‘Gay panic’ defence under fire again in SA, along with mandatory murder terms
South Australia has the less-than-coveted title of being the last state in Australia with a so-called “gay panic” defence for murder.
That involves a non-violent sexual advance being considered enough reason to downgrade a murder charge to manslaughter.
Authors of the South Australian Law Reform report say the law known as “provocation” has been used four times in the past 10 years.
They say it often causes outrage when it is used, and they want it abolished.
One such case was in 2011. Adelaide man Andrew Negre made a joke that another man, Michael Lindsay, should pay him for sex.
Lindsay subsequently stabbed Mr Negre to death and put his body in a wheelie bin.
Report author David Plater said there was no place for any so-called “gay panic” defence in today’s society.
“This is the notion that where someone makes a non-violent gay advance at you, that this is sufficient in itself for someone in the 21st century to fly into a murderous rage and murder the person who made the advance,” Dr Plater said.
“This is the use of provocation in what we consider and conclude from our report to be quite offensive and anachronistic in the 21st century.”
Provocation law also ‘discriminates against women’
Dr Plater said it comes down to the law’s origins in the late 1700s and early 1800s where it was focused on issues around the concept of ‘male honour’.
“It was very much designed to assist males, in situations in the 1800s of so-called male honour, typically where they discovered their wife was having an affair … or in situations where later developed, it was an imputation on male honour that someone had made a gay advance to them,” Dr Plater said.
He said that has translated to a gender bias in today’s law.
“In other words, it unduly favours — or is used by — violent and abusive men in circumstances such as a sexual affair or a relationship breakdown,” he said.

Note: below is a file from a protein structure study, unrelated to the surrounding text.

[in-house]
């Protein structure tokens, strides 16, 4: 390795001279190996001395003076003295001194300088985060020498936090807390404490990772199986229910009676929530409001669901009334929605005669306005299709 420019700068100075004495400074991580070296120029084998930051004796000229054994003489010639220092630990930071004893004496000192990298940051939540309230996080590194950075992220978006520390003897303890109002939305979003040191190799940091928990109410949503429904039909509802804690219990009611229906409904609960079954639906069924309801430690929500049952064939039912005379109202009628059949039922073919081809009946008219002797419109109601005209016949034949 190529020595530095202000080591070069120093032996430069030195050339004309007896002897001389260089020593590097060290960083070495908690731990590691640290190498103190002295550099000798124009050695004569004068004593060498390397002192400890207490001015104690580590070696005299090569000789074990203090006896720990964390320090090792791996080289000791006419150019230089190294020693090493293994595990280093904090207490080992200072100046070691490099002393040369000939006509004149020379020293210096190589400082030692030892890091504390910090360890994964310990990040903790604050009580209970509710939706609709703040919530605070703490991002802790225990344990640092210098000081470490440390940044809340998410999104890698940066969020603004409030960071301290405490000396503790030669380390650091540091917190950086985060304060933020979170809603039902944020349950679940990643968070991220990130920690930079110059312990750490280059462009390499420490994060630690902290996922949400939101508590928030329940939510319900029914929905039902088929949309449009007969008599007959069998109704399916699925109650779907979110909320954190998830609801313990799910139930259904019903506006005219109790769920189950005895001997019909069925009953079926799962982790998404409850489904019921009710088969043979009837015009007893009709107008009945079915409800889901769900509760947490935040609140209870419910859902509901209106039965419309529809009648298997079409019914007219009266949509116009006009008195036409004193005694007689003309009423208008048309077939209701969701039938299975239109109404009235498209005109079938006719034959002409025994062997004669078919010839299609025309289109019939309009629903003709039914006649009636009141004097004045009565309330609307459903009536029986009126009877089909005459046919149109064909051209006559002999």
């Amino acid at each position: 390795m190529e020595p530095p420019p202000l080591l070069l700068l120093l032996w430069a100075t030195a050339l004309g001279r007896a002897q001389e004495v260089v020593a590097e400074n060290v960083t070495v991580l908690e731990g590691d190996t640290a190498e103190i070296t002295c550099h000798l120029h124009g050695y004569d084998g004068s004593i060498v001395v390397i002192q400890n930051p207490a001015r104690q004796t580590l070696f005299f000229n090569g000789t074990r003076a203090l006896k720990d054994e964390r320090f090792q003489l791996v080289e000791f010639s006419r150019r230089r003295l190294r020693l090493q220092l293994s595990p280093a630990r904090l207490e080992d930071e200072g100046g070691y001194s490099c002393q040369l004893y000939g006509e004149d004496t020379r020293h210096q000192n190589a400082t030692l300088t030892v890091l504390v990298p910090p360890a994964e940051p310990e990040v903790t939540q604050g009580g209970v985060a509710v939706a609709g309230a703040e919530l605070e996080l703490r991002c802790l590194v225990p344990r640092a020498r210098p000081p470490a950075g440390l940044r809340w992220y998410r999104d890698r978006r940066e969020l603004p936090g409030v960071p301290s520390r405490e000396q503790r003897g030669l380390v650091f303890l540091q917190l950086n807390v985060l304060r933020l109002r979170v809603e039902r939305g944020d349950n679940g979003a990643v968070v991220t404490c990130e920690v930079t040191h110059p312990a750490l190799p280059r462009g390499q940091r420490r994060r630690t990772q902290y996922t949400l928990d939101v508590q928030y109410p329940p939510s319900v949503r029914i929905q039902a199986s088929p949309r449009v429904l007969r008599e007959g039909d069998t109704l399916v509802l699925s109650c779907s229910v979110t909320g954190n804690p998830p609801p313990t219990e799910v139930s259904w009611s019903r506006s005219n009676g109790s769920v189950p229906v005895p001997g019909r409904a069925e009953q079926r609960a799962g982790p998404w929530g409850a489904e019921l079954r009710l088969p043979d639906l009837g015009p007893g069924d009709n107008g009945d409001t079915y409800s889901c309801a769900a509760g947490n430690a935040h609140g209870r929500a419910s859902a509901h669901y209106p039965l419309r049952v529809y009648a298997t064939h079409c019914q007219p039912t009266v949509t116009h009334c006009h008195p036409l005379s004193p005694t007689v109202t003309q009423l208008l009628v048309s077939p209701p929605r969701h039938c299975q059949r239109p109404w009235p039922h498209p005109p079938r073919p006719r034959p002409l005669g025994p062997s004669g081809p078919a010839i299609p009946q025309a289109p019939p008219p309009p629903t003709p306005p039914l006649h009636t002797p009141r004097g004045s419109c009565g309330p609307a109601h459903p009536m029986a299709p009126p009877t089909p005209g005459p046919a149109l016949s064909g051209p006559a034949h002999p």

“But it’s very difficult to be used by female victims of family violence who might finally respond and kill their abusive male partner.”
1981 murder case highlighted gender issues
In 1981 an Adelaide woman found out her abusive and controlling husband had been sexually abusing their four daughters for more than two decades.
That night she murdered him in his sleep with an axe.
She was originally found guilty and handed a mandatory life sentence, but on appeal, the court found the jury should have been instructed on provocation.
The report also calls for clarification of defences available in domestic violence cases. (ABC News)
Her conviction was quashed and a re-trial ordered.
Domestic violence cases like these are one of the reasons there have been some arguments against getting rid of the provocation defence altogether.
But Dr Plater said there were other defences that could be used more effectively, such as self-defence and duress.
But he said they should be revised and clarified “to give greater protection and certainty to victims of family violence who might commit crimes as a result of violence or pressure from an abusive partner”.
Call for mandatory murder terms to go
South Australia is one of only three Australian jurisdictions where there are mandatory life sentences for murder — with a minimum parole term of 20 years.
Removing the provocation defence gives courts one less way to get around those mandatory terms.
Joint report author, former Supreme Court Justice David Bleby, said mandatory sentences were a “blunt instrument” that could make sentences unjust and unfair.
“Murder covers a whole range of homicide from things like mercy killing to mass shootings of innocent victims and gangland killings,” he said.
“They’re all treated the same when it comes to the head sentence and when it comes to the mandatory non-parole period.”
Justice Bleby said taking away the provocation law would lead to longer sentences in similar cases unless mandatory sentencing is lifted.
“So that judges have a wider discretion to be able to take into account all sorts of relevant factors on the type of murder it is and any matters personal to the offender,” he said.
“That’s what judges do in every other type of crime but not murder,” he said.
Will the Government adopt the changes?
The Attorney-General, Vickie Chapman, has already shown some support for the report.
She told Parliament that “gay panic” is “simply no longer acceptable” and she will consider her response to the report’s recommendations.